It is kind of like the shell game. Of course, they always bend the corner of the card and then switch which one has the bent corner to fool you into thinking you have the right one. Usually this is played for $20 a pop, and two guys work in pairs. The partner may just happen to walk up while you are looking and decide to play. Heíll win big to sucker you into thinking you can, too. They just split your money 50/50. If the partner isnít around, usually they will let you win the first hand to draw you in. I bet I got about $100 of Eddie before he figured out that I never bet more than the first hand.

Last but not least is my good friend Leon. Leon lives in a more rural area in a small town just south of Chicago. His has got to be one of the funniest hustles I have heard of. During the winter months in his area there is a big problem with raccoons in his area. Wanting to get warm, usually they will climb up a bush or tree and get on a roof and burrow their way in to a attic of a home. Leon places a small ad in the local paper offering his services. Leonís hustle is trapping the raccoons. Whatís funny is that there isnít enough work, so Leon traps the raccoons and tells the customer he is going to release it in a forest preserve miles away. Actually, he drives just out of sight of the house and releases the raccoon in a neighboring yard. The raccoon goes back to the same house, and Leon gets another call to remove another raccoon and make another couple of dollars.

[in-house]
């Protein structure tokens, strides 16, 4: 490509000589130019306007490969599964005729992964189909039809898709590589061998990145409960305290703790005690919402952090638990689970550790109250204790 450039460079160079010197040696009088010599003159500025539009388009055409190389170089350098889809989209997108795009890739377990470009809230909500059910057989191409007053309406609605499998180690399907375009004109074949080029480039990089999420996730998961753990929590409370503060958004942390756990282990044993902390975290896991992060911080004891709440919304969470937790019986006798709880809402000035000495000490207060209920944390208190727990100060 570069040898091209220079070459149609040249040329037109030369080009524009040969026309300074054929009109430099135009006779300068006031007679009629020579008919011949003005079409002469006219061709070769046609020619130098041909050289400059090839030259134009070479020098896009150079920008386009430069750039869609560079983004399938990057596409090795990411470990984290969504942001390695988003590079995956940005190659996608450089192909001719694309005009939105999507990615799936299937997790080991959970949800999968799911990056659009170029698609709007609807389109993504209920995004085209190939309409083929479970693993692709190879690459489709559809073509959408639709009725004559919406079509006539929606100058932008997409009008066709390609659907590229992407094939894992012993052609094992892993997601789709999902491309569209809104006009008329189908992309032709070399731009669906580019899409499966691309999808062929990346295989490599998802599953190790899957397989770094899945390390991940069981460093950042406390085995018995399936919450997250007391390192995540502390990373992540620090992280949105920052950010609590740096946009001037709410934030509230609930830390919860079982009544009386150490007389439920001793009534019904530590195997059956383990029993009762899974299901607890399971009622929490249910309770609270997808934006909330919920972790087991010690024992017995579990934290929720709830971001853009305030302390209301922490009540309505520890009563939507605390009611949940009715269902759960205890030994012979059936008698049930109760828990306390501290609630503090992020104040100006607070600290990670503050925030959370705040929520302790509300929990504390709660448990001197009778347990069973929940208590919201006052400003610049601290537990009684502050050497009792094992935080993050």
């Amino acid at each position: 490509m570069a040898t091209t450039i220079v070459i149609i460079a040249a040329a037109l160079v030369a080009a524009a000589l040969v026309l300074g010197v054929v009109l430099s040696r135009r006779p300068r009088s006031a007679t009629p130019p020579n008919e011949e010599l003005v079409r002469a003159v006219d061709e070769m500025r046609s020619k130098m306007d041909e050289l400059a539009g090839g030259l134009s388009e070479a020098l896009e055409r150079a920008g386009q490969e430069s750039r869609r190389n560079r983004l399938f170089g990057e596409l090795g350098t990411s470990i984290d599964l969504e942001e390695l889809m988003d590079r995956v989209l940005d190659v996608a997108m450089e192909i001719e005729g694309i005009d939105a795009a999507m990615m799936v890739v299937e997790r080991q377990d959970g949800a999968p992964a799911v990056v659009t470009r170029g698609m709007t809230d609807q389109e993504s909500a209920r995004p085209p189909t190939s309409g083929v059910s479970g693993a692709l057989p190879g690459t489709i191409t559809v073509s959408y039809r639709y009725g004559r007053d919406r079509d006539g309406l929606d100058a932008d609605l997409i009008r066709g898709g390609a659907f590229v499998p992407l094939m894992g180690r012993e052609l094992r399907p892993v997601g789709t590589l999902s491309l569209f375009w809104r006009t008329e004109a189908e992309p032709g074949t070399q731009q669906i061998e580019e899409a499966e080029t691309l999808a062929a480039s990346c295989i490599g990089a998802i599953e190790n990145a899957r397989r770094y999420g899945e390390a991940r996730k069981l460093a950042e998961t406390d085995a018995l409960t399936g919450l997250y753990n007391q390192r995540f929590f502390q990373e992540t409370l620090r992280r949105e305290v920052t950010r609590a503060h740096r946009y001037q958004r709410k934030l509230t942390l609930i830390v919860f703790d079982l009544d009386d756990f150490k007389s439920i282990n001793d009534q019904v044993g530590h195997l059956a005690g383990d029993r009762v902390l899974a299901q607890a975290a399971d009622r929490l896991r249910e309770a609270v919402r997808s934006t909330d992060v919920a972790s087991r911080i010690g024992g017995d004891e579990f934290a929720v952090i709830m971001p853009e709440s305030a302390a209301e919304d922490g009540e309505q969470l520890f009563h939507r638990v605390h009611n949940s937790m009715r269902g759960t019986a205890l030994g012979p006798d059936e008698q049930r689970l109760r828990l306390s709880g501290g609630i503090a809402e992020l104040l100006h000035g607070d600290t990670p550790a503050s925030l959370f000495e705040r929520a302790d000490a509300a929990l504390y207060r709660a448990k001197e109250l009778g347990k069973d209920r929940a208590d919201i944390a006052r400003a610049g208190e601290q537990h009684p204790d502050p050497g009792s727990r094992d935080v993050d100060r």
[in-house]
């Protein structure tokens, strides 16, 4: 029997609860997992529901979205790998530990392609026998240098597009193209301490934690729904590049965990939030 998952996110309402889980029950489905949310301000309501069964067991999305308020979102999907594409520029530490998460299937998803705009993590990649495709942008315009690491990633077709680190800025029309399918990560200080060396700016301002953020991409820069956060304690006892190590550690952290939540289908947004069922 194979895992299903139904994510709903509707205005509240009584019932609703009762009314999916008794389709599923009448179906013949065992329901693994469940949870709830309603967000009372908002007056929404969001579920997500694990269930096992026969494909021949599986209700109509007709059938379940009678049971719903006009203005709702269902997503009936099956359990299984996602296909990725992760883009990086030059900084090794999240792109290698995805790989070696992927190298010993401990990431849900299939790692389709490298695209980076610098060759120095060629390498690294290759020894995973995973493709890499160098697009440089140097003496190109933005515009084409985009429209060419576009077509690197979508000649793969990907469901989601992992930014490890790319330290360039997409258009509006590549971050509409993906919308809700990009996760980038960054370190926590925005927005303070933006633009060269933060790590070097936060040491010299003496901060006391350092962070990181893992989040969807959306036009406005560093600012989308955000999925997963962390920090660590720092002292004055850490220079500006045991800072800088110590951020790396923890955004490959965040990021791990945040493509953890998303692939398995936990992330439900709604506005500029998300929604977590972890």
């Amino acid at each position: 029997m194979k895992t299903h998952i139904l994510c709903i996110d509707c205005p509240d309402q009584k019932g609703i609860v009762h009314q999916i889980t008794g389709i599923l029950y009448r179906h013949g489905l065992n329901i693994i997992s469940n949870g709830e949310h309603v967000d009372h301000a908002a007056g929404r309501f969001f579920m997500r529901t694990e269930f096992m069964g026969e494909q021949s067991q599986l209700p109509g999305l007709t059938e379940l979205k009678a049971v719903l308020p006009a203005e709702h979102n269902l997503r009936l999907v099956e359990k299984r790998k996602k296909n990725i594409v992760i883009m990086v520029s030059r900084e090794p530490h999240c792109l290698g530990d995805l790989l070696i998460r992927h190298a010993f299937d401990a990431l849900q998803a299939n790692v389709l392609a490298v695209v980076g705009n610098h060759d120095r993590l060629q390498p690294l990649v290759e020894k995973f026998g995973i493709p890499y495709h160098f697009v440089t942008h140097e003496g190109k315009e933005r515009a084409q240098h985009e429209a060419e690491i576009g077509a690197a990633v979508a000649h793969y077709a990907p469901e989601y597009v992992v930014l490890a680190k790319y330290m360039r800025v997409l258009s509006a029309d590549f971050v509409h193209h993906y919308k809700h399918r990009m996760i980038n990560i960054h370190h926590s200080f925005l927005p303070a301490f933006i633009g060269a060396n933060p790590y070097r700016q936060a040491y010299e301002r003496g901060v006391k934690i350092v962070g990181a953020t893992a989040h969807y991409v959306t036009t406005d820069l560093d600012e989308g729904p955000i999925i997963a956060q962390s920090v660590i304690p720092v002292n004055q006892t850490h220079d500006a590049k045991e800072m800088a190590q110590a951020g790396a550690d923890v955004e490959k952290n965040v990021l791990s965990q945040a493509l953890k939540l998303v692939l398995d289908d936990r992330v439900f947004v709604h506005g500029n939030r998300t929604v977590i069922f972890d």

Whatís my hustle? Yeah, Iím hustlin,í too. Between running a recording studio, producing records and song-writing demos, playing live gigs and remodeling apartments 60 hours a week, my schedule is full up, not to mention writing this column.

This page and all contents are © 1999 by Blues Access, Boulder, CO, USA.